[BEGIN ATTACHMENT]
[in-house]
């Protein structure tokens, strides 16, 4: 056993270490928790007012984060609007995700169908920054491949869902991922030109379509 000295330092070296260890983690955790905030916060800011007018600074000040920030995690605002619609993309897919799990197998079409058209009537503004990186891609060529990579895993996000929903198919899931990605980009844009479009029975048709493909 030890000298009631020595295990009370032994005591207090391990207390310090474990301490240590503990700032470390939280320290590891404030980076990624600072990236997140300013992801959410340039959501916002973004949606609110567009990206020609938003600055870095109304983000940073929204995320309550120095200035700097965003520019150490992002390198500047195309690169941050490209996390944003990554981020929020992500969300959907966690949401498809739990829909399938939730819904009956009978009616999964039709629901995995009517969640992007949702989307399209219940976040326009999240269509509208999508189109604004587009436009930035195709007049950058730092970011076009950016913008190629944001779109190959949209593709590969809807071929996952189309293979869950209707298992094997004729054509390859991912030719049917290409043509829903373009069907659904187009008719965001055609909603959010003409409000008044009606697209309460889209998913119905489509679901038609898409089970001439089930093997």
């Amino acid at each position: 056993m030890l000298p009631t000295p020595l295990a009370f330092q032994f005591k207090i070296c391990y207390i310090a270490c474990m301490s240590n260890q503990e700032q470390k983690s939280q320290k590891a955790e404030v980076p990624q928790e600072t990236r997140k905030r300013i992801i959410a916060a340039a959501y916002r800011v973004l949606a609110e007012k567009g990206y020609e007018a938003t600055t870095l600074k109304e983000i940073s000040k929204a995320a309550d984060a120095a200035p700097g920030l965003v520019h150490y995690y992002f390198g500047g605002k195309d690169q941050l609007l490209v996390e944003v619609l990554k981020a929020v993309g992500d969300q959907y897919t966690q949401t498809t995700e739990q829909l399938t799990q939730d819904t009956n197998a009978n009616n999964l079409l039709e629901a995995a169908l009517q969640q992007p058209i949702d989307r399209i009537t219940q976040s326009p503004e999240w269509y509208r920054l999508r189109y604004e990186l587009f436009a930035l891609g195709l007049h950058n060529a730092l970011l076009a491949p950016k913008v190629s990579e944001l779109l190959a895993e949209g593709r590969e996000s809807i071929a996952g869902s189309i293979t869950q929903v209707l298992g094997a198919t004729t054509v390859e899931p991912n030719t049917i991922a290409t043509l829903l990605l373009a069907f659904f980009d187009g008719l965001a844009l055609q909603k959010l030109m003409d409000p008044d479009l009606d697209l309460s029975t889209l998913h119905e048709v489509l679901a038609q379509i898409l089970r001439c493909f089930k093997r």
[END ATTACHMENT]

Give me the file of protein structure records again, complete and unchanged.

[in-house]
């Protein structure tokens, strides 16, 4: 056993270490928790007012984060609007995700169908920054491949869902991922030109379509 000295330092070296260890983690955790905030916060800011007018600074000040920030995690605002619609993309897919799990197998079409058209009537503004990186891609060529990579895993996000929903198919899931990605980009844009479009029975048709493909 030890000298009631020595295990009370032994005591207090391990207390310090474990301490240590503990700032470390939280320290590891404030980076990624600072990236997140300013992801959410340039959501916002973004949606609110567009990206020609938003600055870095109304983000940073929204995320309550120095200035700097965003520019150490992002390198500047195309690169941050490209996390944003990554981020929020992500969300959907966690949401498809739990829909399938939730819904009956009978009616999964039709629901995995009517969640992007949702989307399209219940976040326009999240269509509208999508189109604004587009436009930035195709007049950058730092970011076009950016913008190629944001779109190959949209593709590969809807071929996952189309293979869950209707298992094997004729054509390859991912030719049917290409043509829903373009069907659904187009008719965001055609909603959010003409409000008044009606697209309460889209998913119905489509679901038609898409089970001439089930093997």
């Amino acid at each position: 056993m030890l000298p009631t000295p020595l295990a009370f330092q032994f005591k207090i070296c391990y207390i310090a270490c474990m301490s240590n260890q503990e700032q470390k983690s939280q320290k590891a955790e404030v980076p990624q928790e600072t990236r997140k905030r300013i992801i959410a916060a340039a959501y916002r800011v973004l949606a609110e007012k567009g990206y020609e007018a938003t600055t870095l600074k109304e983000i940073s000040k929204a995320a309550d984060a120095a200035p700097g920030l965003v520019h150490y995690y992002f390198g500047g605002k195309d690169q941050l609007l490209v996390e944003v619609l990554k981020a929020v993309g992500d969300q959907y897919t966690q949401t498809t995700e739990q829909l399938t799990q939730d819904t009956n197998a009978n009616n999964l079409l039709e629901a995995a169908l009517q969640q992007p058209i949702d989307r399209i009537t219940q976040s326009p503004e999240w269509y509208r920054l999508r189109y604004e990186l587009f436009a930035l891609g195709l007049h950058n060529a730092l970011l076009a491949p950016k913008v190629s990579e944001l779109l190959a895993e949209g593709r590969e996000s809807i071929a996952g869902s189309i293979t869950q929903v209707l298992g094997a198919t004729t054509v390859e899931p991912n030719t049917i991922a290409t043509l829903l990605l373009a069907f659904f980009d187009g008719l965001a844009l055609q909603k959010l030109m003409d409000p008044d479009l009606d697209l309460s029975t889209l998913h119905e048709v489509l679901a038609q379509i898409l089970r001439c493909f089930k093997r």